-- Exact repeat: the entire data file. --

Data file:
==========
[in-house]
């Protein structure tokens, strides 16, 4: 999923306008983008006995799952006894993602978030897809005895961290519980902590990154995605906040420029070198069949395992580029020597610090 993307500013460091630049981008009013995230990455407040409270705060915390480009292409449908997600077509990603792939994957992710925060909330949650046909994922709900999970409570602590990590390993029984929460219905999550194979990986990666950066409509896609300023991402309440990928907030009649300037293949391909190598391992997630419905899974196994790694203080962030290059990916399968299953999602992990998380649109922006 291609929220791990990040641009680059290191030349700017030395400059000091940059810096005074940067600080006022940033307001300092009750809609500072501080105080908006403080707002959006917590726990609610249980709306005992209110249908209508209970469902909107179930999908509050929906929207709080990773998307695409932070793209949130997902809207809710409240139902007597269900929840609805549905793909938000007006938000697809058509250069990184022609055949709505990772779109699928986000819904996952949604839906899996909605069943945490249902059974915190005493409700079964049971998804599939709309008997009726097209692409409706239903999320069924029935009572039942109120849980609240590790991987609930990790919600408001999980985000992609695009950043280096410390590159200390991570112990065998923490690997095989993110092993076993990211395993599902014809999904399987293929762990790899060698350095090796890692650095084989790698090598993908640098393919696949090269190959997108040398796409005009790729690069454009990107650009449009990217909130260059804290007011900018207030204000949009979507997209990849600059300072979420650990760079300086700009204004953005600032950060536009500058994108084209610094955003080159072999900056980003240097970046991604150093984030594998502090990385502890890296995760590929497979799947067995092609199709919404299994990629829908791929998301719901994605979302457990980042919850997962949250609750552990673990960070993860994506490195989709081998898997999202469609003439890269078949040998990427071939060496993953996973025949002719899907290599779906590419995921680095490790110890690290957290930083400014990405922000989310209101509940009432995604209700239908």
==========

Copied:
[in-house]
């Protein structure tokens, strides 16, 4: 999923306008983008006995799952006894993602978030897809005895961290519980902590990154995605906040420029070198069949395992580029020597610090 993307500013460091630049981008009013995230990455407040409270705060915390480009292409449908997600077509990603792939994957992710925060909330949650046909994922709900999970409570602590990590390993029984929460219905999550194979990986990666950066409509896609300023991402309440990928907030009649300037293949391909190598391992997630419905899974196994790694203080962030290059990916399968299953999602992990998380649109922006 291609929220791990990040641009680059290191030349700017030395400059000091940059810096005074940067600080006022940033307001300092009750809609500072501080105080908006403080707002959006917590726990609610249980709306005992209110249908209508209970469902909107179930999908509050929906929207709080990773998307695409932070793209949130997902809207809710409240139902007597269900929840609805549905793909938000007006938000697809058509250069990184022609055949709505990772779109699928986000819904996952949604839906899996909605069943945490249902059974915190005493409700079964049971998804599939709309008997009726097209692409409706239903999320069924029935009572039942109120849980609240590790991987609930990790919600408001999980985000992609695009950043280096410390590159200390991570112990065998923490690997095989993110092993076993990211395993599902014809999904399987293929762990790899060698350095090796890692650095084989790698090598993908640098393919696949090269190959997108040398796409005009790729690069454009990107650009449009990217909130260059804290007011900018207030204000949009979507997209990849600059300072979420650990760079300086700009204004953005600032950060536009500058994108084209610094955003080159072999900056980003240097970046991604150093984030594998502090990385502890890296995760590929497979799947067995092609199709919404299994990629829908791929998301719901994605979302457990980042919850997962949250609750552990673990960070993860994506490195989709081998898997999202469609003439890269078949040998990427071939060496993953996973025949002719899907290599779906590419995921680095490790110890690290957290930083400014990405922000989310209101509940009432995604209700239908």